Time to Make the Loukoumades!

February 9, 2008 · 8 comments

in breakfast/brunch,desserts/sweets,greek

A while back, I was talking to Peabody, and I asked her to make some loukoumades so I could live vicariously through her blog.  One, because I don’t make doughnuts and two, because I already look like I wear a doughnut around my waist so I don’t need to be eating said doughnuts. Loukoumades are Greek doughnuts/fritters that are doused in (what else) a honey syrup and served warm with cinnamon and walnuts (or whatever you want, really). If you haven’t guessed by the description, they are delicious. Then, the other day, I came across this Time to Make the Doughnuts event hosted by Peabody and Helen of Tartelette and decided this was my chance. Loukoumades, here I come!

Well…there is a small problem with me making loukoumades. Okay, there are a few. For one, I have never worked with yeast, or at least, not yeast that hasn’t been manipulated in a bread machine. I’m actually pretty terrified of yeast. But, working with yeast was one of my 2008 cooking resolutions, so why not knock it out in February?

Second, frying and I do not get along. When Tom and I were first dating, I decided to make some homemade french fries for him. He was really amazed by this, like no one ever makes fries at home. Well, somewhere in between my saying, “Oh, it’s no big deal!” and “Really, it’s not hard. My grandma and I would always make these growing up!” I managed to burn the &*_$%@# out of my wrist when grease splattered all over it. Five years later, the scar is still noticeable. That wasn’t the first time I had deep fried anything…but it was the last.

When I decided to tackle both these fears, my next step was finding a recipe for loukoumades–not an easy task, apparently. I must have looked at 4 dozen recipes for loukoumades and I’m pretty sure no two were alike. Now, with cooking recipes, this isn’t a problem. I know what works and what doesn’t, at least for my tastes. With baking (which I am not good at) and yeast (which I have never worked with) I’m not quite as confident in combining recipes to make the right one. There were recipes with milk, recipes without. Recipes that called for one packet of yeast and 4 cups of flour while others called for a packet of yeast and 2 cups of flour. Out of nowhere came a recipe with vanilla and, even more surprisingly, a recipe with eggs. My head was starting to spin. I frantically searched Peter 1′s blog, Peter 2′s blog, Ivy’s blog, Laurie’s blog..surely one of these great Greek bloggers has made loukoumades. I know I can trust their recipes. No dice! Deep breaths, deep breaths.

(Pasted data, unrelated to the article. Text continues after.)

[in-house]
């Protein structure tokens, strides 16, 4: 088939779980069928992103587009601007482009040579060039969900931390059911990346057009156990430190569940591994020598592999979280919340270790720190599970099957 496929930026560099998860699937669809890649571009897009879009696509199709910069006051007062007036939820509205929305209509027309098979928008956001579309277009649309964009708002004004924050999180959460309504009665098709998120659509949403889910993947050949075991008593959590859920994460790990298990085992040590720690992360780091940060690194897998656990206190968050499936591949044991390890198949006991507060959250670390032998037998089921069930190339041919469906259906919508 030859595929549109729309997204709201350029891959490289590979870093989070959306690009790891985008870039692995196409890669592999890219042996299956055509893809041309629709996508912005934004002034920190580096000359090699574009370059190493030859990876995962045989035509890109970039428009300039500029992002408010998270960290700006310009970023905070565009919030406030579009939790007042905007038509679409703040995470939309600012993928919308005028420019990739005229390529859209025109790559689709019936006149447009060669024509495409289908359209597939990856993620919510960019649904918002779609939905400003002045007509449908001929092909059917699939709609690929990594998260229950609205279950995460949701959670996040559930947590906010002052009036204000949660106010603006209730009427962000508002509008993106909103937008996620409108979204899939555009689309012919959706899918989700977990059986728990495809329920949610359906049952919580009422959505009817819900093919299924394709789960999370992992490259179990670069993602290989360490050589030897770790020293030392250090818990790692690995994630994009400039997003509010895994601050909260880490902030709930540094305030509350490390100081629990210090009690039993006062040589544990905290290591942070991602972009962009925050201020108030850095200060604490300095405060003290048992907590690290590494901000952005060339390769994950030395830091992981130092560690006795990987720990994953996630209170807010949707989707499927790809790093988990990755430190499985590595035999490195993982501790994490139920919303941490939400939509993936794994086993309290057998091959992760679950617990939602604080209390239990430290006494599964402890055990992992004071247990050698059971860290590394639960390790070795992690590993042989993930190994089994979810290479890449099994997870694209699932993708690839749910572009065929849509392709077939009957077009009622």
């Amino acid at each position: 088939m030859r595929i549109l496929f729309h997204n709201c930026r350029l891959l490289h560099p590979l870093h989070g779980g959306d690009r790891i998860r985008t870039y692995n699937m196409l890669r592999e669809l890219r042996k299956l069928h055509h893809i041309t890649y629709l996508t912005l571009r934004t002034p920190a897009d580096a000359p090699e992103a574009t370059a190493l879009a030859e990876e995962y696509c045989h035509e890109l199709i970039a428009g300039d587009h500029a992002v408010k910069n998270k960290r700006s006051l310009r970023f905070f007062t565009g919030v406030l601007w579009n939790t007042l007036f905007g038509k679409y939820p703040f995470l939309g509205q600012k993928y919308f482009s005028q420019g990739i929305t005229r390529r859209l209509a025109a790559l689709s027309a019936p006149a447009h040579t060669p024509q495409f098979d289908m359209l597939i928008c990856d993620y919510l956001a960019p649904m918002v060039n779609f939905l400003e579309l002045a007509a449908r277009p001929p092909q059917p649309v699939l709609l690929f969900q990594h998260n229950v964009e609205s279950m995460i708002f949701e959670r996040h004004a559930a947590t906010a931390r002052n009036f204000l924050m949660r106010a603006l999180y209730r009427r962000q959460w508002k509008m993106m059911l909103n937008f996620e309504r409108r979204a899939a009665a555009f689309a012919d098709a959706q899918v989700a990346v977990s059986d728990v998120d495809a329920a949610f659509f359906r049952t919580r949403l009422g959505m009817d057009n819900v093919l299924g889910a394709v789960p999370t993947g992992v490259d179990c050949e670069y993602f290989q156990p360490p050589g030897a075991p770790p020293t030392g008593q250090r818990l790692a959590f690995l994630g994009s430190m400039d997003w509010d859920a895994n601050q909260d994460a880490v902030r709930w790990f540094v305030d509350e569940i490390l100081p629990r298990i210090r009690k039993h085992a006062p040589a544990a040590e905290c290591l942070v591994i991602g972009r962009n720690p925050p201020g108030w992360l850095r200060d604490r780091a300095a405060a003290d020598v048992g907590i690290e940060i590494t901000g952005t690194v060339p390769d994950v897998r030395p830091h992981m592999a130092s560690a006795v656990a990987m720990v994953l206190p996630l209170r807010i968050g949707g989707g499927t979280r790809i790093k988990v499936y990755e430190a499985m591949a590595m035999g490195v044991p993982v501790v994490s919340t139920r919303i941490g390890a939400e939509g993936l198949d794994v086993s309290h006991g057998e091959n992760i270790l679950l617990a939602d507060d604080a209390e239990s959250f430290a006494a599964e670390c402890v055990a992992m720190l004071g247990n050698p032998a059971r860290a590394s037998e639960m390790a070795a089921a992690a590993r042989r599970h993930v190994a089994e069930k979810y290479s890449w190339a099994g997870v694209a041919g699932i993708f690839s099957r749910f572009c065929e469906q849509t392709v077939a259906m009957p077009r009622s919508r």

Eventually I went with this recipe from recipezaar of all places. I halved the recipe. I also used more flour and omitted  the oil because it was the only recipe I saw that had oil in it. Otherwise, I followed the recipe for the doughnuts (I always make my honey syrup for everything the same way so I didn’t even bother looking at that portion of any of the recipes).

After a couple hours my dough had risen! Hooray! Elly: 1, Yeast: 0.

Now, the frying…eh. For one I don’t have a candy thermometer. I used the wooden spoon trick (you know, if it bubbles around it, it’s ready to go) which worked. But by the end I think the oil got too hot because the doughnuts were a tad soggy. But that’s ok! They get that way with the syrup anyway.

What I did not get and what I STILL do not get is how to make these things actually look the cute little dough balls I get at the Greek festivals and church, all the same shape. This batter was the consistency of a thick pancake batter so I couldn’t exactly shape it before dropping it into the oil. I got all kinds of crazy shapes, although most of them looked like animals.

This one sort of looks like a rooster, right?

And this one, a bit like an aardvark, perhaps?

fried aardvark


This resembles a seahorse. Or maybe a dead zebra. I’m not too sure.

unknown species

Some turned out better than others, obviously, but you get the point. Still, I will take misshapen fritters to check “work with yeast” off my 2008 list any day.